San Jose State University

CS 147 Computer Architecture

Fall 2010

Course Syllabus




                  Introduction to computer systems design.  Survey various machine architectures including implementation alternatives for major processor sub-systems.  Discussion includes data representation, arithmetic logic unit operations and algorithms, control processor unit instruction formats, memory addressing schemes, and hierarchical memory organization.  "Non-classical" architectures such as parallel processors and RISC machines are also presented.  Performance measurement and speedup techniques are studied to perform tradeoff analysis and design optimization.  Digital breadboard labs and programming projects using the VHDL language and simulation environment will be used to demonstrate gate-level computer-aided design and functional verification techniques for digital systems.


   Meeting Time:


                  Section 2:  TR 10:30am – 11:45am  MH223. 




                  Math 42 and CS 140, each with a grade of "C-" or higher. 


                  Robert K. Chun


                  Email:, Phone: 408-924-5137, Office: MH 413

   Office Hours:

                           Monday 11:30am – 12:30pm, 4:15pm – 4:45pm, 8:15pm – 9:00pm

                           Tuesday 11:45am – 12:15pm

                           Wednesday 1:45pm – 2:15pm, 4:15pm – 4:45pm, 8:15pm – 9:00pm

                           Thursday 11:45am – 12:15pm


                  Required:     Computer Organization and Design: The Hardware/Software Interface, 4th Ed., D. Patterson, 2008, Elsevier Science & Technology Books, ISBN 9780123744937, or Computer Organization and Design: The Hardware/Software Interface, 3rd Ed., D. Patterson, 2005, Morgan Kaufmann, ISBN 1-55860-604-1


                  Required      CS 147 Course Reader, Chun.  Purchase at SJSU A.S. Print Shop.


                  Optional:     A VHDL Primer, J. Bhasker, 3rd Ed., 1998, Prentice Hall, ISBN 0130965758




                  Grading consists of two midterms, one final, and a set of projects (consisting of a combination of written problems and VHDL programming assignments) weighted as shown below.  Grading is based on a class curve.  All assignments must be completed by the student on the due date specified to receive credit for the class.  All students must uphold academic honesty, per university policy detailed at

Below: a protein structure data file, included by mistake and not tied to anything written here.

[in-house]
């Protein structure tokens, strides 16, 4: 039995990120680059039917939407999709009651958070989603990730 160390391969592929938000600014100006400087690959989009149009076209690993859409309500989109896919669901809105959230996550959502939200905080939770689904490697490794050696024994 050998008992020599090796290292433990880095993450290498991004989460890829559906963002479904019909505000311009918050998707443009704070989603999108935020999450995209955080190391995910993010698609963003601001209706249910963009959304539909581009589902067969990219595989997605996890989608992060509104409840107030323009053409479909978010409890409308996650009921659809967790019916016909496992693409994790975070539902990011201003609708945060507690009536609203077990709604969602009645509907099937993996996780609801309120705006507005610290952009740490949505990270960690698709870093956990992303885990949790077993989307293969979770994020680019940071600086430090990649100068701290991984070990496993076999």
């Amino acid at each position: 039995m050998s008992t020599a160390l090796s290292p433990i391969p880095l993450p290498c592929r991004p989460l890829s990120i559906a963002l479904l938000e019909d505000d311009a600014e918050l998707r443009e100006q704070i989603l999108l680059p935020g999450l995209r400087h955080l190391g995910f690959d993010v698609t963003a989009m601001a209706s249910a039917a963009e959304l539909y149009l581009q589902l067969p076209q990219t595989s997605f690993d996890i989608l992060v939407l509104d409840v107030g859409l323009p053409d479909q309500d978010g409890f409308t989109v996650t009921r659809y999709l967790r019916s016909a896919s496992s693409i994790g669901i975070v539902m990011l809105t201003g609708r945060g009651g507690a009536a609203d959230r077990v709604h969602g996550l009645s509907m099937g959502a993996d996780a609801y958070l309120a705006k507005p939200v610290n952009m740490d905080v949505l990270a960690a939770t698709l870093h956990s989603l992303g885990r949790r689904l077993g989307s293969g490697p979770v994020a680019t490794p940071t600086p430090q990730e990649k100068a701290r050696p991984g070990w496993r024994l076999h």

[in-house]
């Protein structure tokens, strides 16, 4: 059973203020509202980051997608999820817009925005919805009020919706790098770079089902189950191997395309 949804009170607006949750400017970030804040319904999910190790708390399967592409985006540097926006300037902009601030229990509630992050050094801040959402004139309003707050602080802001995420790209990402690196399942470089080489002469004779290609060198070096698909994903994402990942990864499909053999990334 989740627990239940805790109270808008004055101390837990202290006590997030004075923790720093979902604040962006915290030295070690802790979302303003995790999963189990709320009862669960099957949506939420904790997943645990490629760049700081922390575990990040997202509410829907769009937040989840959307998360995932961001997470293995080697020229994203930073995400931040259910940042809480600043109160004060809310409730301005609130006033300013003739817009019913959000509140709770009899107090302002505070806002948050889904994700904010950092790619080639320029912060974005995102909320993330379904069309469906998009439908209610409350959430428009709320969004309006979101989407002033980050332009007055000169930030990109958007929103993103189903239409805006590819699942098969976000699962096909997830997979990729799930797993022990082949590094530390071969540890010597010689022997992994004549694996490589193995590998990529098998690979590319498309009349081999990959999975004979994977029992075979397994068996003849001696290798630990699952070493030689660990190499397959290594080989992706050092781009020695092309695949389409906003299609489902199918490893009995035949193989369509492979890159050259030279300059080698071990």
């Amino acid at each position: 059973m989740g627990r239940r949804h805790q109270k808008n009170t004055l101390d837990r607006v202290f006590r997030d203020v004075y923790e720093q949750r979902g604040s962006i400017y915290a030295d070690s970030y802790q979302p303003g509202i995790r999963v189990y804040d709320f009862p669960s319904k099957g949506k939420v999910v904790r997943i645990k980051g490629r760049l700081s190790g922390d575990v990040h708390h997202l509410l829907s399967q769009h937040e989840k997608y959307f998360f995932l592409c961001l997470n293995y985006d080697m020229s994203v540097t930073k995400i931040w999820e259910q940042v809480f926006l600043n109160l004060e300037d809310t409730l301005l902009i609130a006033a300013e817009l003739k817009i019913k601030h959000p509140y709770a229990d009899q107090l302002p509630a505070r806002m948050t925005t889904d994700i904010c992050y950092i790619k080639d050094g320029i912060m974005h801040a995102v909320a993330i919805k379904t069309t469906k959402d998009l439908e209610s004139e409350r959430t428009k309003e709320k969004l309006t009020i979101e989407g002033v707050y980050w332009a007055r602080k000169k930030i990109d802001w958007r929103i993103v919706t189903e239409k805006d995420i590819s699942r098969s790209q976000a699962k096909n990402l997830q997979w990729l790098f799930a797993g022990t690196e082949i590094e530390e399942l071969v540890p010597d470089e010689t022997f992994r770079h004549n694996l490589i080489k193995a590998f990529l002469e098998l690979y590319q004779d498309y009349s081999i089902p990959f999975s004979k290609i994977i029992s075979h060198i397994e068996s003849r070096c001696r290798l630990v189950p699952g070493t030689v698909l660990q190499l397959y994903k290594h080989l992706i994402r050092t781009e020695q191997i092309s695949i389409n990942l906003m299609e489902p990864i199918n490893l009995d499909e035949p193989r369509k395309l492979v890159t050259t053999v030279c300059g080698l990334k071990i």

Midterm          Approx. Week 6          20%

                                          Midterm          Approx. Week 12        20%

                                          Final                12/17/10  9:45am        40%

                                          Projects                                               20%

   Schedule (Tentative):


Lecture              Chapter                      Topic


1-4                 1, 2                              Introduction, VHDL

5-6                 3                                  Data Representation

7-11               3                                  Computer Arithmetic


12-18             7                                  Memory Organization

19-21             2, 5                              Control Unit, Instruction Formats


22-24             6                                  Pipeline and Vector Processing

25-27             6                                  Multiprocessors, RISC


Course Objectives:

  • To quickly review basic Boolean number representation schemes, digital logic gates, and basic combinatorial and sequential circuit structures.
  • To introduce students to the basic roles and responsibilities for each of the major hardware components of a computer.
  • To acquaint students with the need to use a memory hierarchy, perform memory management, and to explain to them the various memory management techniques and their tradeoffs.
  • To help students appreciate how the fundamental mathematical operations such as addition, subtraction, multiplication, and division are implemented and can be optimized with Boolean operands.
  • To educate students about the tradeoffs between complex instruction set computers (CISC) and reduced instruction set computers (RISC).
  • To discuss non-classical architectures such as parallel processors and pipelined machines which are used to accelerate hardware performance without impacting legacy sequential software programming languages or techniques.
  • To introduce computer-aided design tools and hardware description languages useful to computer architects in performing functional verification and performance measurements of digital systems.
  • Appreciate how hardware and software (especially the operating system) must work synergistically together.


Student Learning Outcomes:

  Upon successful completion of this course, students should be able to: